The manufacturing and assembly of the hook and rod assembly 30 may comprise the following steps: the rod is formed in the form of a substantially flat piece of material, as shown in FIG. 8 a, through a stamping process, for example. The body of the rod 66, including the mounting portion shown as element 94, is substantially flat. At least a top edge 90 and bottom edge 92 are then roll formed to form the structure as shown in FIG. 8 b. After roll forming (or otherwise forming) the rod 62, the rod 62 may be aligned with a fixture comprising a plurality of hook portions 32. The hook portions 32 may be aligned and positioned within the body 66 of the rod 62 as shown in FIG. 8 c. For example, actuators (not shown) may be used to push a single hook portion 32 out of the fixture 92 and into the body 66 of the rod 62, as indicated by an arrow.

The rod 62 may then be deflected, stamped, or otherwise formed around the hook portion 32 so as to form attachment features for maintaining the hook portion 32 and rod 62 in a mating relationship. For example, in an embodiment, to facilitate assembly, the attachment features (i.e., limiting edge 72, mounting portion 73) of rod portion 62 may be formed from flat portions 96, 94, respectively, during the assembly as shown by FIGS. 8 c-8 d. After insertion and positioning of the hook portion 32 into the elongated body 66, the attachment features may be stamped to hold the hook portion 32 therein and thus complete the hook and rod as shown in FIG. 8 d. In an embodiment, the method of attaching the hook portion to the rod may be automated. In an embodiment, mounting portions (such as a male portion (e.g., pin 73) or female portion (e.g., mounting portion 57)) may be formed on the hook portion and/or rod during the manufacturing/assembly process. In an embodiment, adhesive may be used to assist in fixing the hook portion and rod components together as well.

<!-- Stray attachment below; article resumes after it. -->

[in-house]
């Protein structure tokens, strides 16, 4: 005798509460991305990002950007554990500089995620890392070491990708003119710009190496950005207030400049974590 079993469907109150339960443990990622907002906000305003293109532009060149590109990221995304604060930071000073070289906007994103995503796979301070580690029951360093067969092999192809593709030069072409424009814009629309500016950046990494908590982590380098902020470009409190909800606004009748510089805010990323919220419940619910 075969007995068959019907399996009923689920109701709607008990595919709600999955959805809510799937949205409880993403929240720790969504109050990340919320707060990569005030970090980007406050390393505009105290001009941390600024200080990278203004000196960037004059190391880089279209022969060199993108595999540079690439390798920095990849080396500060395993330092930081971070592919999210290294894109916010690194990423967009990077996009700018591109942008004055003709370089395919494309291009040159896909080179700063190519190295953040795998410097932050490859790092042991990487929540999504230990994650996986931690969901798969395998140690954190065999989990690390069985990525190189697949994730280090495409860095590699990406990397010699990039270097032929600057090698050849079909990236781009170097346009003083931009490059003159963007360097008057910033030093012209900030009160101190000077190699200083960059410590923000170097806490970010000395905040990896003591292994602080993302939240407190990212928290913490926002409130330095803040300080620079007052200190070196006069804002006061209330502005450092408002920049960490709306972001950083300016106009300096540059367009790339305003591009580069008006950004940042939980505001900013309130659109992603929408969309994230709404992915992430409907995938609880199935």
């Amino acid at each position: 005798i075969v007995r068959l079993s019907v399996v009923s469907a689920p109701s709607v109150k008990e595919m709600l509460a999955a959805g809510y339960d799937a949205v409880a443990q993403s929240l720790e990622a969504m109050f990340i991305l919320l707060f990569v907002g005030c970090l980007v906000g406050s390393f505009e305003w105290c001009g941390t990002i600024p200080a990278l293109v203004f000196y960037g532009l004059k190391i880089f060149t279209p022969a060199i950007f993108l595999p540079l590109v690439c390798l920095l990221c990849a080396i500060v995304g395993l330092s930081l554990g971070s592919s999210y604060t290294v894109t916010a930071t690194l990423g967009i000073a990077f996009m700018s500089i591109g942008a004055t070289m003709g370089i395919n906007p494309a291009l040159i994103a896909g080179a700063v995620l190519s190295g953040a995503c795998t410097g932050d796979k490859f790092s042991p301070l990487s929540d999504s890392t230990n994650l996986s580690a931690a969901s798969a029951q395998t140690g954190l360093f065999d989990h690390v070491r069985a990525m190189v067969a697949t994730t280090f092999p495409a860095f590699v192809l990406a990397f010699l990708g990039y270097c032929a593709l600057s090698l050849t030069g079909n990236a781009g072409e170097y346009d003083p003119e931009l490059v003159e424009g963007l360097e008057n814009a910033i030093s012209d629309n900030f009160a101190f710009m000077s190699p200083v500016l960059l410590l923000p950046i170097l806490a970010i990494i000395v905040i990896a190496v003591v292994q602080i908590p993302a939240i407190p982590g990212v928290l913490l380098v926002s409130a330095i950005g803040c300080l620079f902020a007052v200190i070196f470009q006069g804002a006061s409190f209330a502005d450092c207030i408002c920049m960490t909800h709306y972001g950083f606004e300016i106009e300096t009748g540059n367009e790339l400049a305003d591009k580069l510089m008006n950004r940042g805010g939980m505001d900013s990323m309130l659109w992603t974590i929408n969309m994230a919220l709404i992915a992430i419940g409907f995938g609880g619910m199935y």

The above described manufacturing and assembly method enables one to fasten or secure the hook portion 32 in the assembly 30 in one motion, thus aiding in the assembly time needed to run this process at a high rate. However, the above noted materials and processes are merely exemplary and should not be limiting, and the rod and hook portions may be assembled using any number of materials and/or processes.